After 37 consecutive years as North America’s best-selling pickup, Ford hopes to keep that winning streak alive with the “reinvented” 2015, F-150. This year Ford became the first North American automaker to make extensive use of aluminum in a pickup truck body. But the list of design changes runs even deeper.
In creating the backbone of the new F-150, Ford engineers gave the truck’s fully-boxed ladder frame more high-strength steel to make it stronger and lighter. Sitting on that frame is that body, made for the first time of high-strength, military-grade, aluminum alloys — the kind used in aerospace engineering — improving dent and ding resistance and saving weight. Overall, the use of aluminum instead of steel in the body has helped lighten the truck by 700 pounds compared to 2014 models. So the 2015 version can tow and haul more, accelerate quicker, stop shorter, and drink less fuel in the process.
The idea of keeping full-sized pickup capability while improving fuel economy has become the holy grail of truck engineering, and all the major brands are now chasing it.
“More than ever before, customers want a truck that is a dependable partner, mobile office and a go-anywhere workshop,” said Raj Nair, Ford group vice president, global product development. “To meet the needs of our truck customers, we created smart new features and a whole new approach to using advanced materials and engines to improve capability and efficiency.”
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If the idea of all that aluminum makes you think this new lightweight “effie” is delicate compared to one with all-steel construction, Ford wants you to think again. To prove its mettle, the company claims pre-production models logged more than 10 million test miles before production began late in 2014. That testing included some tough work like cross-country towing and loaded hill climbing. The company even claims to have entered a “disguised” 2015 F-150 in the famous Baja 1000 desert race.
There is a pretty wide range of power plant options to bolt under the aluminum hood this year. At the small end of the displacement range offered by the four engine choices is the positively diminutive, new, 2.7-litre (164 cubic inch) EcoBoost with standard Auto Start-Stop. (That’s a system that shuts off the engine at a red light and automatically starts it again when you release the brake and step on the accelerator.)
If you ascribe to the notion that there’s no replacement for engine displacement, sit down before you read this: Ford claims the compact 2.7-litre EcoBoost can deliver the same power as many mid-range V8s. According to the spec sheet, this little V6 actually puts out 325 horsepower and 375 pound-feet of torque — hard to believe.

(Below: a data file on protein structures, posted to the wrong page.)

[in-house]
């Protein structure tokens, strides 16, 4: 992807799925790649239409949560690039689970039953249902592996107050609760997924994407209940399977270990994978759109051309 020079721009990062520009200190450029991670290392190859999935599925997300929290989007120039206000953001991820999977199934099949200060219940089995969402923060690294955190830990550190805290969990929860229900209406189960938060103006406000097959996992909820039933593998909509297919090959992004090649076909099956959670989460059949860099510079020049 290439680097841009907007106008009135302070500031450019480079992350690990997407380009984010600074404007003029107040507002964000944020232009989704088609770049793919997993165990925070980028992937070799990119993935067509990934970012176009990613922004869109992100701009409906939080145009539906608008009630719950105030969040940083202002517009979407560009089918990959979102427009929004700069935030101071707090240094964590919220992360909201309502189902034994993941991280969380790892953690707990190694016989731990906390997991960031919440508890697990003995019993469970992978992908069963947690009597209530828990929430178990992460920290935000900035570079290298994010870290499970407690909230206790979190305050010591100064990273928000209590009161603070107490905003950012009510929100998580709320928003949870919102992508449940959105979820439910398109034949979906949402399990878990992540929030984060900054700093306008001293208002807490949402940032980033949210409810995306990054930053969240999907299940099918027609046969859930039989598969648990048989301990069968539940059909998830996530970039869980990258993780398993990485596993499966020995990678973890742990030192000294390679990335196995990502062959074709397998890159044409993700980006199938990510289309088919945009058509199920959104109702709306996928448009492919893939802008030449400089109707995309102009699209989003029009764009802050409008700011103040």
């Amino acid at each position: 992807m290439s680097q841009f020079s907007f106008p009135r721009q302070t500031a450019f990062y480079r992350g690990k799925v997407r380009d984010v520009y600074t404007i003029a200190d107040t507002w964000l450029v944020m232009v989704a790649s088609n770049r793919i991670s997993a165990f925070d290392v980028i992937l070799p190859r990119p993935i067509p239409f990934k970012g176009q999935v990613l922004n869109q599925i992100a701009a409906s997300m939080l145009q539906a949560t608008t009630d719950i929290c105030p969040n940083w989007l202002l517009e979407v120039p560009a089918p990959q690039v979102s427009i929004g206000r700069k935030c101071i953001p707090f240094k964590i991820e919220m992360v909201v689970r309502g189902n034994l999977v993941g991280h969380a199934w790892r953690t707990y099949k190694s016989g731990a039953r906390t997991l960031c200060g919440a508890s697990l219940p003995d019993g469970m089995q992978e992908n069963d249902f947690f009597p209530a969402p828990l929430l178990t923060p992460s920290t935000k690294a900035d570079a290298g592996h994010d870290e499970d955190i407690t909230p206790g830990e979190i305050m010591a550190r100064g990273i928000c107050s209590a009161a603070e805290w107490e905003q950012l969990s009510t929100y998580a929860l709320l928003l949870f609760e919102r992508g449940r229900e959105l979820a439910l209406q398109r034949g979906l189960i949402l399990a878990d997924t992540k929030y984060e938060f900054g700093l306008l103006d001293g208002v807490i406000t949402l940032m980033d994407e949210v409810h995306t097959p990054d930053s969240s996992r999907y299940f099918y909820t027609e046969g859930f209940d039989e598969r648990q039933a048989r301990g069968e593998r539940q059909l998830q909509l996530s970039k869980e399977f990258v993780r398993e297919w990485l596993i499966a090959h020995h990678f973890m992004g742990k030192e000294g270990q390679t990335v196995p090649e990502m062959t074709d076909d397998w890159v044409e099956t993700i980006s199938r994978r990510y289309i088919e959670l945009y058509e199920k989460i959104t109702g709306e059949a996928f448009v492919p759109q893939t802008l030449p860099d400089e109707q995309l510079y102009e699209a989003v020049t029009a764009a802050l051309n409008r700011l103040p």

Next up in the engine hierarchy is a standard 3.5-litre (213 cubic inch) V6 with twin independent variable camshaft timing. Then there is the existing 3.5-litre EcoBoost. And finally the 5.0-litre (302 cubic inch) Ti-VCT V8, which is rated at 385 horsepower with 387 pound-feet of torque.
In the cab
You still get your choice of a regular cab, SuperCab or SuperCrew. Inside them is a totally new interior layout with an eight-inch LCD screen in the centre of the dash, which along with other functions shows images from the 360-degree view camera option. There are now hidden storage compartments under the rear seat to secure valuables.
There is no shortage of high-tech electronic wizardry either. Available adaptive cruise control allows drivers to set a cruising speed and use radar technology to monitor traffic ahead and maintain a set distance between vehicles. The lane-keeping system is designed to help avert unintentional drifting outside the lane by automatically detecting the left- or right-hand road lane markings using a camera mounted between the windshield and interior rearview mirror. The Blind Spot Information System with cross-traffic alert uses radar hidden in the tail lamps to detect a vehicle entering a driver’s blind spot while driving or slowly backing up.
The new F-150 gets LED lights for 2015, including a couple inside the box rails. You can also opt for loading ramps built into the box to help you haul ATVs.
Ford will continue the tradition of offering the F-150 with a variety of trim levels. The five available primary trims are XL, XLT, Lariat, Platinum and King Ranch. Chrome appearance packages are available with XL, XLT, Lariat and King Ranch. Monochromatic sport appearance packages are available with XL, XLT and Lariat.
And to navigate off road — or on typical Saskatchewan rural roads — the FX4 off-road package can be added to most four-wheel-drive models, improving trail capability with an electronic locking rear axle, skid plates and off-road-tuned shocks.
So, what is the new F-150 really capable of? At the lightweight end of the scale, Ford says a 4×2 with the 2.7-litre engine can manage a payload of 2,250 pounds (1022 kilograms) and a tow rating of 8,500 pounds (3,863 kilograms). That jumps to a 3,300 pound (1,500 kilograms) payload an 11,100 pound (5,045 kilograms) towing capacity with the 5.0 litre. Oddly, the 3.5-litre EcoBoost gets the highest tow rating at 12,200 pounds (5,545 kilograms).
Although there is no official m.p.g. or L/100 km rating yet on these trucks, Ford’s own figures show the 2.7 litre in a two-wheel drive model gets an average city-highway rating of 22 m.p.g. That’s six m.p.g. better than a similar 2008 F-150. The 5.0 litre will deliver an average of 18 m.p.g., two m.p.g. better than 2008. Remember, those are for the smaller U.S. gallons. We’ll let you convert those numbers to litres per 100 kilometres!